6 Great Fonts for Graphic Design (plus 2 that just shouldn't exist!)
[1992 - Robert Slimbach & Carol Twombly]
Like most sans serif fonts, Myriad robust, very open, and easily readable; but two of my favorite things about Myriad probably don’t matter to anyone but me. First off, it has its own very nicely designed ligatures (which are certain letter pairs that actually change their shape for better flow and readability... see example to the right.) Myriad is just a nicely kerned font all on its own, and having some well thought of ligatures just make it nicer to work with. Secondly, I have great respect for folks who design their italics in ways that aren’t just “slanty versions” of the standard “roman” upright version. Myriad uses this concept in several of its characters, like the “a” and “e” shown to the right also.
[1957 - Max Miedinger]
Oh Helvetica, you timeless old B*$+@^&! You are easily the most used font EVER!!! Most people assume Arial is the same thing (which it’s not; Arial was loosely based on the letter shapes of a type called Monotype Grotesque, but I digress…) Helvetica really came into its place within the Pantheon of Fonts during the age of letraset type, and easily crossed the bridge to the digital age. It’s now the “go to” font for people who don’t want to think about what font to use.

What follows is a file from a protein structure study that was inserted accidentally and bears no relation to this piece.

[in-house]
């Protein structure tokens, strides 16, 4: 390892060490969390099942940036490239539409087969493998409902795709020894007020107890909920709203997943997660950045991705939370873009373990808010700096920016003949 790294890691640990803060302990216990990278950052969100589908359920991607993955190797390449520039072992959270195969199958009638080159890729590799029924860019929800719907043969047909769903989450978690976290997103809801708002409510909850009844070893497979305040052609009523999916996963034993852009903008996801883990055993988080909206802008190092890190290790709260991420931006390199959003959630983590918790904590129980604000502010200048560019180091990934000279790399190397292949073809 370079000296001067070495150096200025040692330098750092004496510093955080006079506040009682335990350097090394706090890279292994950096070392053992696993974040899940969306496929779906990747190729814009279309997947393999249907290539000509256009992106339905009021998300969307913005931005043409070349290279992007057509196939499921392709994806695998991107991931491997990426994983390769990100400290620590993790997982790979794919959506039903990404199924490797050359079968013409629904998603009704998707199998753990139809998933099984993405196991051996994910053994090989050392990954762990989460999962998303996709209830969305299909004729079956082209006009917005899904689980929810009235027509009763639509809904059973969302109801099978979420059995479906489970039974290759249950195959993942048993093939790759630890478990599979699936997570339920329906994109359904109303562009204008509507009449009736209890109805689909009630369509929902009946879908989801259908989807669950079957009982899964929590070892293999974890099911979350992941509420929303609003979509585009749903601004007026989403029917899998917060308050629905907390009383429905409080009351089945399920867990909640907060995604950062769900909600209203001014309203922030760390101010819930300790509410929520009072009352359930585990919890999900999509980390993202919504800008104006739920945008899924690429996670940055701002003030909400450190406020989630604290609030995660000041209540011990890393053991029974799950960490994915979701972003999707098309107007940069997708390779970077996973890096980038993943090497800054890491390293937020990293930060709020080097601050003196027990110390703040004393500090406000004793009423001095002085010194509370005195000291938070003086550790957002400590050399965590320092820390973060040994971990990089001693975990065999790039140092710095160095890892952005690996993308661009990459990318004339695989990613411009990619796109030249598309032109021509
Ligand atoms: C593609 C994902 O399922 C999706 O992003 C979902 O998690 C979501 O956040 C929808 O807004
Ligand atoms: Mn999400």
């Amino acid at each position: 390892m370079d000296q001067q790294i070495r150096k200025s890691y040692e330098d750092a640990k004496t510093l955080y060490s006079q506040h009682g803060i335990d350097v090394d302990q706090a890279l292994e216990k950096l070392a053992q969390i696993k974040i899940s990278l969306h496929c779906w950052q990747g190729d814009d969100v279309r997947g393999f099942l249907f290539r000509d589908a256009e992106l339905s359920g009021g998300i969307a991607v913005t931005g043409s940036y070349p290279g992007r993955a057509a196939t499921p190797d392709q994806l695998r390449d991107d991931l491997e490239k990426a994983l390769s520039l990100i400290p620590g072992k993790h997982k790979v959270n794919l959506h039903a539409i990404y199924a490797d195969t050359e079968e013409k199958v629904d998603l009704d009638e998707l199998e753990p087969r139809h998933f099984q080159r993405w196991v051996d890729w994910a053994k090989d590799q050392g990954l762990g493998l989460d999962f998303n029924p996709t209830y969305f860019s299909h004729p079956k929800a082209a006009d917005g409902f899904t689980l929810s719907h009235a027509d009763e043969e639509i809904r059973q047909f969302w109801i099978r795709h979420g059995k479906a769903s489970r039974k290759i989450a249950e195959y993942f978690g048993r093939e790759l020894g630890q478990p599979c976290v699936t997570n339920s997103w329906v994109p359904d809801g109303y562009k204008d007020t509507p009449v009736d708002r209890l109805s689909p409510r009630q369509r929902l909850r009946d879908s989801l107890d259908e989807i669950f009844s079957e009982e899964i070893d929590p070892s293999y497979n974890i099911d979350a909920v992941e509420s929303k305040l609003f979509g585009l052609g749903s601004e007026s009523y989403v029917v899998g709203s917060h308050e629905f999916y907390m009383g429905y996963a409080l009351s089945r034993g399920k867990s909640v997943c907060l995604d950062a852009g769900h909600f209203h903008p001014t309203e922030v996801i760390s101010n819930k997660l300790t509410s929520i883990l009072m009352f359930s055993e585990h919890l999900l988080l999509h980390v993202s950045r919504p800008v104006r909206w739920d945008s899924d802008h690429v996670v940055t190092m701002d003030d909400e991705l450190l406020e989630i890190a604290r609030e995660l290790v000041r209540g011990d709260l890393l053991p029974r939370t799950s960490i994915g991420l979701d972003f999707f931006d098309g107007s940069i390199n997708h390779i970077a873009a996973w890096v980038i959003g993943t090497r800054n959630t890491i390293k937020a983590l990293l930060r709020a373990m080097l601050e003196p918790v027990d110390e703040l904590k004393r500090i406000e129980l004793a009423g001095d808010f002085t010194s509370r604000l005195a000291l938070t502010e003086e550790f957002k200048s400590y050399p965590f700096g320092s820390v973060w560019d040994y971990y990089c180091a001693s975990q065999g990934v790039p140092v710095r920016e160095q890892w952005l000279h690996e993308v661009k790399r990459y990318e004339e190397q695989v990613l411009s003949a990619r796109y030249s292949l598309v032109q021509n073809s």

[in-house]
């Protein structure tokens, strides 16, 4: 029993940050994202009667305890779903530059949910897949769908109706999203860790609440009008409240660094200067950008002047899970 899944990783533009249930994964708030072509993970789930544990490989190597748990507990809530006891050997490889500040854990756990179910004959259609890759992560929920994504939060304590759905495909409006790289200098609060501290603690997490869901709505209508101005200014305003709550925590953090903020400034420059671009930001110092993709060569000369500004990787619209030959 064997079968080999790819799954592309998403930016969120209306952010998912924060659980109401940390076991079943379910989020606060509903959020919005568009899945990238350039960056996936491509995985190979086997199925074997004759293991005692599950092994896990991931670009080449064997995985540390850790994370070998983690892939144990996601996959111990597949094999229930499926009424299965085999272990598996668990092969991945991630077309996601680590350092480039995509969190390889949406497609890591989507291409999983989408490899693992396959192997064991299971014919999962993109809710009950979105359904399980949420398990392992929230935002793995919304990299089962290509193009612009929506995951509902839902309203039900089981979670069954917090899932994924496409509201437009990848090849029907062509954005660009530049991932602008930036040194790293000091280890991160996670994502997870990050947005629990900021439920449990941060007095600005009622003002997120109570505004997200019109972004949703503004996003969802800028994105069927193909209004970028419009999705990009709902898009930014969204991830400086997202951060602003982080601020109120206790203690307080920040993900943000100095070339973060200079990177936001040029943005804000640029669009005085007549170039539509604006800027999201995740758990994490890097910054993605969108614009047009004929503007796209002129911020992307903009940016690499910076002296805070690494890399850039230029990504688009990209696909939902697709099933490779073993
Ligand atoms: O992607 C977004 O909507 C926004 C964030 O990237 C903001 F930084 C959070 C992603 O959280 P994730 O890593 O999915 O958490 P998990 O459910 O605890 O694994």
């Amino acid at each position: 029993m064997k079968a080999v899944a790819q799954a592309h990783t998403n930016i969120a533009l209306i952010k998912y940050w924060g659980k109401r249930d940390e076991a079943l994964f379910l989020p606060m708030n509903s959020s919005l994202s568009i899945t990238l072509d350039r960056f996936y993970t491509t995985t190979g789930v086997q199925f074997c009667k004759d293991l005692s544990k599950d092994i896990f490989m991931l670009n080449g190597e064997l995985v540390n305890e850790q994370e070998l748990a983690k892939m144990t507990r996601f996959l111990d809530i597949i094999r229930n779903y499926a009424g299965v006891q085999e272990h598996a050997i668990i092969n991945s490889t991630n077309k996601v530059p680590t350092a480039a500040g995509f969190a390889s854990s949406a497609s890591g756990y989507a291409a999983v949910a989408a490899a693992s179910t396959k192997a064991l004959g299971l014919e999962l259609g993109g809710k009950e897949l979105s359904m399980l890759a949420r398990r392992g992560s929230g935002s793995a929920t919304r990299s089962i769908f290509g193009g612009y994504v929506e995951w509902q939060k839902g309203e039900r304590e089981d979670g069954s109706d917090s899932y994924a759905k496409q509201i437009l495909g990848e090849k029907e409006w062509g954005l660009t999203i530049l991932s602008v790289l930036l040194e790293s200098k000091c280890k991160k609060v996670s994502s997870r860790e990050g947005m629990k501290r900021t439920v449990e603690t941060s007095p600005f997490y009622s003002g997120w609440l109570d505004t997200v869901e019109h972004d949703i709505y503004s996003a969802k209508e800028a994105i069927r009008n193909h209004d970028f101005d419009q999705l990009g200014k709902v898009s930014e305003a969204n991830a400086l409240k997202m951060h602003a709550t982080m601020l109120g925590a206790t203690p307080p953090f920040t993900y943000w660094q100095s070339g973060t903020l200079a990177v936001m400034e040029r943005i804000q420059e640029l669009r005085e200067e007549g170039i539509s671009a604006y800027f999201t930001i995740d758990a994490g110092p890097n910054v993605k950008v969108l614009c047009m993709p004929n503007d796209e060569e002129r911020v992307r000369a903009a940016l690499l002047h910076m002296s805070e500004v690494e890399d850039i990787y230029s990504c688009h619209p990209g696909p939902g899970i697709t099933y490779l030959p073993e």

[1954 - Adrian Frutiger]
Adrian Frutiger, you say? The creator of the typeface actually CALLED Frutiger? Yes, true, although of all Frutiger’s fonts, this is my favorite. After all, with more than 40 variations (actually up to 63 if you consider the slightly retooled Linotype Univers series) it has all of the weights, widths, oblique sets, and positions you could ever need for clean, but bold design. It also has a few characters with some visual appeal that makes it easily distinguished from other sans serif fonts; such as the capital “G” without it’s tail, the capital “Q” whose tail slides along the baseline” or the small “t” with a slight angle along to top.